How to Help Your Dog That Is Scared of Thunder?

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Scared of thunder? Believe it or not, your dog can get scared too. Pets may develop strong fears like we humans do. They might fear water, fire, darkness, and thunder as well. Because of sudden loud noise, thunderstorms might provoke the strongest reactions in your dog. Similarly, pets may express strong angst not only of thunderstorms but also from fireworks, because they are too caused by unknown intense sounds. Unfortunately, your furry friend lacks critical thinking skills and can’t rationalize his fears. For that reason, veterinarians from Eastshore Vet, the best veterinary agency in Madison, offer the following tips on how to help your dog that is scared of thunder.

How to Help Your Dog That Is Scared of Thunder?

Show Empathy

Never yell on a dog who is scared of thunder. Your high pitched voice doesn’t convey calmness. Yelling demonstrates that you are upset. This way, you add more stress to your dog and scare him even more. Your best strategy is to stay cool, behave as usual, and try to understand what he is going through.

Distract Him

If the nasty weather doesn’t bother you much, chances are it won’t bother your dog as well. He will accept it the same way. You may want to go step further and distract his attention. If you are outside and the storm is not very strong, you may take a brisk walk. You may offer your dog his favorite toy and enjoy your indoor play. In case that your dog is getting more aggressive, give him something to vent his anger.

Minimize Effects of Thunderstorm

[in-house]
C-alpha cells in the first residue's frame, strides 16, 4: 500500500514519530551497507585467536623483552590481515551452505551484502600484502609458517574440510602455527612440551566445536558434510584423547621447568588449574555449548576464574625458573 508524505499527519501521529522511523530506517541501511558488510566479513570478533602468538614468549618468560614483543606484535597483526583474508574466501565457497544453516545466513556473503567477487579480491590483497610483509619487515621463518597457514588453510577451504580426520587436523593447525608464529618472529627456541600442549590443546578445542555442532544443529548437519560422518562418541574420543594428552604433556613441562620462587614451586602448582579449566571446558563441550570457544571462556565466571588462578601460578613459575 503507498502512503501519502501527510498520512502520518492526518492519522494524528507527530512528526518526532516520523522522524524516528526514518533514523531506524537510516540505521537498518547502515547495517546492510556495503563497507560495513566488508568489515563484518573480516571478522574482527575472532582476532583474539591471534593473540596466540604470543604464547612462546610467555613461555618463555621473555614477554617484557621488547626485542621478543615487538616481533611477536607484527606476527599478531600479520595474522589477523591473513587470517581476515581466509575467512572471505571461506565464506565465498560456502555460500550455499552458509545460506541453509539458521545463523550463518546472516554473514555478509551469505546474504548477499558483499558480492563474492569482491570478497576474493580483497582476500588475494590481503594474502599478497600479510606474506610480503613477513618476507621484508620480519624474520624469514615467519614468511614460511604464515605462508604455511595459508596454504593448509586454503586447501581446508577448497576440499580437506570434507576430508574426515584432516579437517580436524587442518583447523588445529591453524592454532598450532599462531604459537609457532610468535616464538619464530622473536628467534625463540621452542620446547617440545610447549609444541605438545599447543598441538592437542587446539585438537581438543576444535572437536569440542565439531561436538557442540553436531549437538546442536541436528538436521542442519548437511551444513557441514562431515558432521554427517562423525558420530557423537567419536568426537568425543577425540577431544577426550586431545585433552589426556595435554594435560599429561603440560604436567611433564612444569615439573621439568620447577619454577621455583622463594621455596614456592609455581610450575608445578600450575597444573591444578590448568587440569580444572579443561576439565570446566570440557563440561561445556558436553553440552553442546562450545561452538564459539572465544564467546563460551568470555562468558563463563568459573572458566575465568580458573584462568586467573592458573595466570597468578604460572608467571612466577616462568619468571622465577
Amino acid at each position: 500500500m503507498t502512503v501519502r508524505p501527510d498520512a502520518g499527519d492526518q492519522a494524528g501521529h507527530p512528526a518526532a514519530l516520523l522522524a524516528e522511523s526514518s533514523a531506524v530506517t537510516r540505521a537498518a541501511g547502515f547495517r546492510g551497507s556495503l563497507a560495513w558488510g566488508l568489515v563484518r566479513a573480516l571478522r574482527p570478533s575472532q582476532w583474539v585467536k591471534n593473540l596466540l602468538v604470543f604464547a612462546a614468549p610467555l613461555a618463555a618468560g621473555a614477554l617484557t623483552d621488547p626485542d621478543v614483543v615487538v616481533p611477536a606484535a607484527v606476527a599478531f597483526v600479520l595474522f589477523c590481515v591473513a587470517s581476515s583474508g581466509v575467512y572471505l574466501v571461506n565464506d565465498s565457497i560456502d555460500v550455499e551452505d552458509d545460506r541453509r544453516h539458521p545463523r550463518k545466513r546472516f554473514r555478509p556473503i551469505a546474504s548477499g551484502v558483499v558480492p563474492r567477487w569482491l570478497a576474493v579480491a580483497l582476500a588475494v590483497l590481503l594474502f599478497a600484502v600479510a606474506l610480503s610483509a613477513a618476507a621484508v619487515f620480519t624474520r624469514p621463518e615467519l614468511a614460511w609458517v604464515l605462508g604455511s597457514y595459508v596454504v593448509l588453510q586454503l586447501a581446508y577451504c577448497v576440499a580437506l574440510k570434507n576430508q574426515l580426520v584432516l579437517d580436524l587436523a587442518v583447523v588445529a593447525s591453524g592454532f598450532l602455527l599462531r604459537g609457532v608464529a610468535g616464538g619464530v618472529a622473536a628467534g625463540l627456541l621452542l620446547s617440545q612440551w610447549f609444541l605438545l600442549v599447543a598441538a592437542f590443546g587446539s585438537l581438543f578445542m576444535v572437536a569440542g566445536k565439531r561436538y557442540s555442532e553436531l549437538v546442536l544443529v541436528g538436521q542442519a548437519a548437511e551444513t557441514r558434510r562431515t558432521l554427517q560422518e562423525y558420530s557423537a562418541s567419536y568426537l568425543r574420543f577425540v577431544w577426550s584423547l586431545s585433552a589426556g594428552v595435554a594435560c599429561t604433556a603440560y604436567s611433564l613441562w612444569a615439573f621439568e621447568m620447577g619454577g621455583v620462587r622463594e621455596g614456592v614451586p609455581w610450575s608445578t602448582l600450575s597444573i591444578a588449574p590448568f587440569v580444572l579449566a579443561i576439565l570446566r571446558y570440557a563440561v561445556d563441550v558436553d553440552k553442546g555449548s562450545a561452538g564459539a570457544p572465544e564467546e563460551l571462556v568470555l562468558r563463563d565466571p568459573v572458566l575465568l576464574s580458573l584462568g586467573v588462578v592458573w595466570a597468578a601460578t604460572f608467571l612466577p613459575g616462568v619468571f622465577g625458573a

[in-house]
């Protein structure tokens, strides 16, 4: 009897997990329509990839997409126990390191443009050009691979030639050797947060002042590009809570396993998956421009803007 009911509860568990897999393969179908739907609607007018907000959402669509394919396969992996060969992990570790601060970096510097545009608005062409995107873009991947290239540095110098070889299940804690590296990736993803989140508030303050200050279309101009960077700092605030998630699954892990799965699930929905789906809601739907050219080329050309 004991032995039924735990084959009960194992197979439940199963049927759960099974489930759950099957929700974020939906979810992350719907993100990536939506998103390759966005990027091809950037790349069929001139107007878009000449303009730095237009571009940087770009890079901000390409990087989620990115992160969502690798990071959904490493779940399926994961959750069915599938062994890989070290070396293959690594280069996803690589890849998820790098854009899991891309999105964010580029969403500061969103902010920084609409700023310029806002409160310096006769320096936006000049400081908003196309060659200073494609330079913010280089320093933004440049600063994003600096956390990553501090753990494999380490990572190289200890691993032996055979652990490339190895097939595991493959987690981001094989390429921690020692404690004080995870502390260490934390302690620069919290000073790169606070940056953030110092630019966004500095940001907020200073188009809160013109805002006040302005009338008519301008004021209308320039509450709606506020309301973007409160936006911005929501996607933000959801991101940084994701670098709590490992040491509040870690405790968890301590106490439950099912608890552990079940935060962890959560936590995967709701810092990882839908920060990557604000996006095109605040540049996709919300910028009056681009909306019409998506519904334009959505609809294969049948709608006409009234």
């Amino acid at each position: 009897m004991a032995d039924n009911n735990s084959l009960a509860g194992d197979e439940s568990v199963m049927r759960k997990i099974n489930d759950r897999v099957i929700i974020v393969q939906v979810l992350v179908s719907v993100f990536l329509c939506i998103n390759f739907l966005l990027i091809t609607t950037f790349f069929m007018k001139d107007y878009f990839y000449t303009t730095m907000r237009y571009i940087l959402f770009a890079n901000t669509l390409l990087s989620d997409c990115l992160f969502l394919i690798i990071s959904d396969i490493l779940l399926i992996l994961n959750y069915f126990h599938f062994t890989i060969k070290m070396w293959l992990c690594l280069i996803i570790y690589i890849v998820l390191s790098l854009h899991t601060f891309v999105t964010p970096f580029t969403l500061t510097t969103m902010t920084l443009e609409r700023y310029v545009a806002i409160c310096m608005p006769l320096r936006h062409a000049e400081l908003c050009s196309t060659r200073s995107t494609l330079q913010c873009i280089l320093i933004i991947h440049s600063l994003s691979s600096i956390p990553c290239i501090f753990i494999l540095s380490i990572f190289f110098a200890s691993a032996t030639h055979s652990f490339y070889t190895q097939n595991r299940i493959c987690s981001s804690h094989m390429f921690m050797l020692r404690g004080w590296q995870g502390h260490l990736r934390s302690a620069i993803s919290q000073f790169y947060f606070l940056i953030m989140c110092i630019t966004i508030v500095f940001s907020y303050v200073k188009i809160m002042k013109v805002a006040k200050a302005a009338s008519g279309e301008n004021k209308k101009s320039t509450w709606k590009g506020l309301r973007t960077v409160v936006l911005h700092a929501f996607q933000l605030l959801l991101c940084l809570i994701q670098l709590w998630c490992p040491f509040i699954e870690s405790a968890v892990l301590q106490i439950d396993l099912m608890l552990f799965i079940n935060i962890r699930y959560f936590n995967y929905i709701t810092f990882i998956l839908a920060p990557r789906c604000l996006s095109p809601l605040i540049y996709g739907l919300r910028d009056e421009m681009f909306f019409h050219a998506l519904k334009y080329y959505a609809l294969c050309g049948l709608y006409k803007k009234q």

When a thunderstorm begins, close the windows and play relaxing music. Take your dog in the isolated room where the noise is minimal. It will relieve stress and prevent his fears from escalating. You may gradually silence music to allow your dog getting accustomed to thunderstorm sounds.

Don’t Overprotect Your Dog

When you pay too much attention to your dog and his behavior during a thunderstorm, you may provoke the opposite effects. Refrain from too much cuddling and hugging when he gets scared. It may encourage clingy behavior and make him more dependent on you. It may turn out in real disaster once the storm appears and you are not at home.


The best prevention is to simulate thunderstorm noise before it starts. You may begin with low sounds and gently increase intensity. For optimal results, start with this exercise as early as possible.

Always remind yourself to be patient when trying to help your pet that’s scared of thunder.

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Branford, CT 06405
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